Recently I went to a local California high school and observed a student club meeting for the Gay Straight Alliance, or GSA. To my surprise students brought up the topic of trans-phobia sighting that they (trans students) are afraid to use school bathrooms because of fear that they will get beat up despite the fact that there are no reported incidences of assaults on trans students on this particular campus.
About 20 years ago, after being bullied by my peers, I became a high school drop out. I was gay, I was badly and repeatedly harassed, and I eventually became fearful of my school campus. 20 years ago, being a gay man was as odd as being a trans person is odd today. For that reason I empathized with these GSA/trans students and was glad to share my point of view with them at their meeting.
Today my motivational moment is about TRANSparancy and the idea that in order to serve the needs of all students… campuses and all public places need to be crystal clear about their policies for enforcing the law and for punishing those who break it. Society needs to understand that kids are not going to the bathroom on high school campuses in 2017 out of fear for their safety. This fear is wrapped up in the uncertainty of how they might be treated should a negative altercation TRANSpire. It’s the same reason I was in fear for my safety. I didn’t know who I could trust in the event that I really needed help. I didn’t know what would happen to me if I was beat up for being a queer man. I didn’t know how my school, my community, or my family would react if I was involved in an incident that was the result of another’s reaction to my sexuality and gender identity. As a teen, because I didn’t know how things would play out, I was in fear that ANYTHING I did could result in a negative repercussion… even if it wasn’t my fault or doing.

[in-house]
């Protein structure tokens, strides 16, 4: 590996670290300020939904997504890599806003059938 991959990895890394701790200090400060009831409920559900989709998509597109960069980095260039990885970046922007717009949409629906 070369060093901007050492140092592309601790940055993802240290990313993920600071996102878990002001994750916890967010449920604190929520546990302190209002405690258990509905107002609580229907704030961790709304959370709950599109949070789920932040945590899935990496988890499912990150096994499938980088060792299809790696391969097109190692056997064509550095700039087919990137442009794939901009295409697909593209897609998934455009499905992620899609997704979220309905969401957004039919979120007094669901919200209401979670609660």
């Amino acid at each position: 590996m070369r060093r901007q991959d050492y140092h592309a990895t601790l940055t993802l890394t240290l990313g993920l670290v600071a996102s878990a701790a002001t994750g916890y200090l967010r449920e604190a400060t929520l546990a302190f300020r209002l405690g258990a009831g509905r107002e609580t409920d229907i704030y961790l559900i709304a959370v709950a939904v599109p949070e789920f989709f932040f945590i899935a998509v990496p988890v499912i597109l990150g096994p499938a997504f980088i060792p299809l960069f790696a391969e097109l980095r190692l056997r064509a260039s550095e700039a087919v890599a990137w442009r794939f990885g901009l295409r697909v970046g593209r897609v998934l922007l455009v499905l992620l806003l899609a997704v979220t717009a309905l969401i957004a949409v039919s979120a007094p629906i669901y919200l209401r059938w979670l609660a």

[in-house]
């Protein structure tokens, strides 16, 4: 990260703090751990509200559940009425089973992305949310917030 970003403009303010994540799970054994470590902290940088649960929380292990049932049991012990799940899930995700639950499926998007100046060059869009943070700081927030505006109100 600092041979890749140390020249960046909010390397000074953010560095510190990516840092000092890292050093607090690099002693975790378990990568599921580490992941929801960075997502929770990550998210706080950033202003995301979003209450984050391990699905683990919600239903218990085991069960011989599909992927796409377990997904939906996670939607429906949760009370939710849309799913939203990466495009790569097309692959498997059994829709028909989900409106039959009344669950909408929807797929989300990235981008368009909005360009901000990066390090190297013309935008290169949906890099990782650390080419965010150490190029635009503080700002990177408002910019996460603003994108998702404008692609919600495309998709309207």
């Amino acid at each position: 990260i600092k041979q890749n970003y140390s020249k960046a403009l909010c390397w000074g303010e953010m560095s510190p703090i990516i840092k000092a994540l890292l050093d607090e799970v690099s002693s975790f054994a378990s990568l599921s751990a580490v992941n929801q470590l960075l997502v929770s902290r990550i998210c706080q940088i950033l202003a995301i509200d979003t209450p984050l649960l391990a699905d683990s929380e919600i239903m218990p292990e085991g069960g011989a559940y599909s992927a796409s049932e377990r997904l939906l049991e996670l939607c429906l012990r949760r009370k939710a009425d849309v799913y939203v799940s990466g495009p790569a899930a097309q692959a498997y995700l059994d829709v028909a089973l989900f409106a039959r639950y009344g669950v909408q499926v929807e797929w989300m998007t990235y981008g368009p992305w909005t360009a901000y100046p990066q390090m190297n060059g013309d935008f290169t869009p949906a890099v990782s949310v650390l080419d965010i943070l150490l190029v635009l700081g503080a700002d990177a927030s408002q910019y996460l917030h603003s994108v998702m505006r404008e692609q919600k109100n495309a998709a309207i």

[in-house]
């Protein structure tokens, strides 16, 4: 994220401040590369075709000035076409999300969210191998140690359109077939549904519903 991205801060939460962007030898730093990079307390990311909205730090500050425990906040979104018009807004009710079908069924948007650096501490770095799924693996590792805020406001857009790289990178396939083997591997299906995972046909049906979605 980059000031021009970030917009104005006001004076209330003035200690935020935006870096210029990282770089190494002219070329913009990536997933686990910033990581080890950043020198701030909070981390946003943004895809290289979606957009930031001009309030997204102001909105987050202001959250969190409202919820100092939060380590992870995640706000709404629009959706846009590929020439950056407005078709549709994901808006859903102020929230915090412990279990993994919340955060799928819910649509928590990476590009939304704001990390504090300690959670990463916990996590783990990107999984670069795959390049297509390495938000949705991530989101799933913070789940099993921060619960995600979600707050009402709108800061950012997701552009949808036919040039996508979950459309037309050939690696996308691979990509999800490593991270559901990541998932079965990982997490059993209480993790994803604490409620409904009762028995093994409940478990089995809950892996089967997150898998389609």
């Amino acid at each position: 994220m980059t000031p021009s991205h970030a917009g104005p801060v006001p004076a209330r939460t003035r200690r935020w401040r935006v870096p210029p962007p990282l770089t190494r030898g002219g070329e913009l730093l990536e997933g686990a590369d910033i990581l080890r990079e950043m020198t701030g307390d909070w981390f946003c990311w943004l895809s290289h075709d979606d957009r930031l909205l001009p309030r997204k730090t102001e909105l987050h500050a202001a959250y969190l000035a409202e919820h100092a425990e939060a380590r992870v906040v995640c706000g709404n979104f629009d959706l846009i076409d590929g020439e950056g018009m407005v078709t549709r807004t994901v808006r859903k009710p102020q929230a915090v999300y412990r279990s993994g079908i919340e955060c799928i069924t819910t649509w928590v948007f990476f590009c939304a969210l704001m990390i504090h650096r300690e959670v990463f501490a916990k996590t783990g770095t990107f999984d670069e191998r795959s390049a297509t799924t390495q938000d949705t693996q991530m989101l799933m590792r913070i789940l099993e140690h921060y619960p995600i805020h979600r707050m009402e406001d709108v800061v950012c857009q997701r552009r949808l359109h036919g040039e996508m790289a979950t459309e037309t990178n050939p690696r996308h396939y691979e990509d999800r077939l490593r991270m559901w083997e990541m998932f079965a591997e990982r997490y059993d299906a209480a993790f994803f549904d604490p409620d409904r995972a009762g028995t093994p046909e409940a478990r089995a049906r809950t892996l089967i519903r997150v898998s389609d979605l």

TRANSparancy is about all stakeholders sharing a clear and publicly valued set of rules and consequences. And… it’s about sending the message to young people that they are valued and protected no matter what their orientation happens to be. Schools, parents, communities! We need to be better about how and how often we demonstrate how we value minority groups so that kids in California and across the globe feel safe to be who they are. So that kids don’t have to wonder what will happen if something happens. For god sake, no person should have to postpone a basic human need like using the restroom because they do not feel safe, or worse yet because they assume that their community will not support them in the event that they should encounter a harmful situation.
Peace and love,